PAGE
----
Alfred Pek is a filmmaker, video journalist, director, and an aspiring storyteller, adventurer, and explorer of pluralism and intersections of identities. Having diverse life experiences in Indonesia and then Australia, it has inspired him to pursue the direction of telling stories that matter to broader social contexts to inspire actions and move human hearts.
Welcome to Scénema, Alfred!
Freedom Street is an emotionally charged documentary. It was enlightening. Exactly what prompted you to make this documentary?
In 2015, during the final years of my University Degree, I had the intention of creating video portfolios for my resume. The refugee issue in Australia was beginning to be taken very seriously around that time and I saw the opportunity to help the cause. Little did I know that I was about to have my world turned upside down. I started learning about the reality of refugees that arrived in Australia by boat and the horrific experiences that the government puts them through simply because they have no other way of seeking protection in the region. It was even more shocking for me personally as I later learned that almost all of these people have to transit through my previous home country Indonesia. Before, these refugees were only transiting across the archipelago, but subsequently, the Australian government has implemented systems that made refugees transiting through Indonesia to be stuck there indefinitely.
Through the years, I became more and more involved in refugee advocacy efforts, whilst also developing my filmmaking and journalism experiences. It all culminated in January 2018 as the issue of refugees in Indonesia was slowly becoming more of a discussion in the refugee advocacy scene in Australia. As someone with filmmaking experiences in the refugee advocacy scene, who also has the ability to bridge between the worlds of Australia and Indonesia, I can no longer ignore the moral duty to create something that will enlighten the entire situation.
What was your main goal while shooting the documentary?
My journey into the refugee advocacy has not only helped me uncover the atrocity that the Australian government has with these refugees, but also led me to discover the full context of this issue. Along the way, I realised that not many advocates and changemakers don’t have the full context and idea of the extent of this situation. Therefore, I made a decision to create a film that can be utilised as an educational tool for us not just to generate important conversations about this issue, but also to help expand the topic and reach out to others who are looking to learn about the situation and its full history.
Alfred, the film is long and it requires much patience and observation. How did you prepare yourself?
Coming back to my intention of creating this film as an educational tool for change, there were a lot of elements to take into consideration to ensure the quality of the stories and information delivered. There was a decision about what particular stories are appropriate in being told, building relationships with everyone, researching and surmising such a massive and complex topics, what nuances are to be highlighted, figuring out the climate of the refugee issue and the blindspot that exists (which contributed towards the film’s creative direction as a distinct content) as well as managing the film’s development considering the lack of help and film tools was available.
I tried to be as systematic as possible with my preparation. The first thing was preparing the research materials for facts and the stats of the situation before eventually settling on the experts that were featured in the film, which was by far the easiest to start. This is followed by studying the current climate of the topic, and since I have been inside the core of Australia’s refugee advocacy scene for years, it was also quite manageable to observe. The difficult part was to establish trust and relationships with the refugees (the film stars themselves) and figuring out how to approach this in a way where they will not feel exploited. And after that, figuring out the team to work with. Considering the lack of popularity the issue is within the Australian public, it was very difficult to attract funding, which translates to challenges in finding a team to work with as well as better equipment. For the longest time, I had to rely on the goodwill of people, my own sole funding and the limited equipment that I have in order to proceed with the filming progress. These bottlenecks were eventually overcome through a secondary employment I gained for some time.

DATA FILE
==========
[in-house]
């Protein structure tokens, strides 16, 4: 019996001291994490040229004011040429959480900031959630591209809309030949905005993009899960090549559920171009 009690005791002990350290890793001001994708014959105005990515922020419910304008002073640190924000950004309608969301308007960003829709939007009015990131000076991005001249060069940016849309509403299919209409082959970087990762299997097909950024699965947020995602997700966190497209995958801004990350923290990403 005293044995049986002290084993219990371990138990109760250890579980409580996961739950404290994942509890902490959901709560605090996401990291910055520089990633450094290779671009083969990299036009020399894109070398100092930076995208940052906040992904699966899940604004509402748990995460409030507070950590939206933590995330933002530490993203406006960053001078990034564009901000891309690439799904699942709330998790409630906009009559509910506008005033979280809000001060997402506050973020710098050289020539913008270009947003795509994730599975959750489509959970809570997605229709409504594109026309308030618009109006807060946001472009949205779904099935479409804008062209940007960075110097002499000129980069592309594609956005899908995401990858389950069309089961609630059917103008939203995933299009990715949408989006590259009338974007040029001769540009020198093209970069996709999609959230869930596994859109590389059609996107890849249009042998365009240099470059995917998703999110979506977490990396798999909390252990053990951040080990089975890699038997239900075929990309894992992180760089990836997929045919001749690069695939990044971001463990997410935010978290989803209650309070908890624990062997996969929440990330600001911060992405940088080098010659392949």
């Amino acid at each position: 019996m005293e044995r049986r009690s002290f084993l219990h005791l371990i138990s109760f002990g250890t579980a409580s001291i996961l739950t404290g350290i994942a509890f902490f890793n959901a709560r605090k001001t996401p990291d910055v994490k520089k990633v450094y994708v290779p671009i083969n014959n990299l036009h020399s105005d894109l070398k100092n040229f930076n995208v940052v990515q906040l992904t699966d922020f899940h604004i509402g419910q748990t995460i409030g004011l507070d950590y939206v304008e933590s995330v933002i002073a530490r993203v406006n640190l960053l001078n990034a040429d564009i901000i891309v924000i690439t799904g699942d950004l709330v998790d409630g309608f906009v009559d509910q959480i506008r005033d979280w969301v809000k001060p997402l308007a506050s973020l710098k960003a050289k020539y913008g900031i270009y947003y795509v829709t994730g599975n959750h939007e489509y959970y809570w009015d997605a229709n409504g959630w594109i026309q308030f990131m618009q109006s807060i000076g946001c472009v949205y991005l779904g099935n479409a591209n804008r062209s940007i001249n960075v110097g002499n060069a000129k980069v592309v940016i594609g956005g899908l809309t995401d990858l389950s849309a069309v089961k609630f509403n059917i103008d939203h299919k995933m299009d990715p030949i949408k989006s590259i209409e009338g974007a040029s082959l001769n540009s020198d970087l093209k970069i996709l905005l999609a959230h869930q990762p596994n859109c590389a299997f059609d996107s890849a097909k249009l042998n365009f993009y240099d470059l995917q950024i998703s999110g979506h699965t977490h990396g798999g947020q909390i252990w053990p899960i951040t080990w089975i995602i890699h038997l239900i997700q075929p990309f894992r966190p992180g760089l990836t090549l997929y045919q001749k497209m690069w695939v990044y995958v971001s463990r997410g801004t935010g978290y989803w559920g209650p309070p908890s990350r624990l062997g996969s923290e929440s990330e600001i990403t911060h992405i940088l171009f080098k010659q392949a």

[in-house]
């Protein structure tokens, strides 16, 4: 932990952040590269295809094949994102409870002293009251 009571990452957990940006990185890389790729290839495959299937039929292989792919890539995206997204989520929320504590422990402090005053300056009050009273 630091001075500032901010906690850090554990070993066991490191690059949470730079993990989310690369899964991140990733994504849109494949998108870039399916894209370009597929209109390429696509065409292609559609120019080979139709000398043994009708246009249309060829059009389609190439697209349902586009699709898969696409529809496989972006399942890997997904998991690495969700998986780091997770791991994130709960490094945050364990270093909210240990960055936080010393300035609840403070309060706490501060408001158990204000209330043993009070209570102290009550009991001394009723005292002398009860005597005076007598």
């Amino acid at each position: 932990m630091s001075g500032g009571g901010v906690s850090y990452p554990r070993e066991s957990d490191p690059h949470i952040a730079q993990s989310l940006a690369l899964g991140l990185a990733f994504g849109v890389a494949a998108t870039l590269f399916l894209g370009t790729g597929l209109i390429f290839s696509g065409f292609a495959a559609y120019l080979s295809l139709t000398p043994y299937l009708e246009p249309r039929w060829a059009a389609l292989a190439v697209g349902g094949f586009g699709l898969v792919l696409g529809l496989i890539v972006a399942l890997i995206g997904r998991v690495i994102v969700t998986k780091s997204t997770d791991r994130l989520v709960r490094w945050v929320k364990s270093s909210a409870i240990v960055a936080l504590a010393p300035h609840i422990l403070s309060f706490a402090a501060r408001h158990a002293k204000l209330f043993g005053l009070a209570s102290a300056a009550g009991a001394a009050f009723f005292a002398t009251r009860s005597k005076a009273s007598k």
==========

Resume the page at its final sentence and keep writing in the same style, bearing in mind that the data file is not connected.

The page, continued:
But perhaps the most challenging preparation aspect was confronting the stories and the realities with my very own eyes. When it’s not just one, but two of your home countries that are contributing to these atrocities, and on top of that, processing all the personal stories on the ground has a huge impact on my psyche. There’s just some things you cannot prepare for. Ultimately the rest of my film journey is about balancing all of these things, as well as the journey of healing from the secondary trauma that I experienced.
Is there any scene that you found particularly disturbing or moving? What was it about that scene that was especially compelling for you?
The gap that I noticed in this topic are the stories of the stateless people and refugee women stories in transit. So when Azizah came into the picture, I did not realise the extent of just how much worse the experience could be for a stateless refugee woman could be. Not only she was shunned from her own community for speaking up her mind and is ambitious, but he also has to confront and overcome all the typical women challenges of sexual exploitations, family abuse, and in her particular circumstance, the negligence she experienced from her fractured family that she barely has. One could say she is the definition of what a destitute woman is in this world.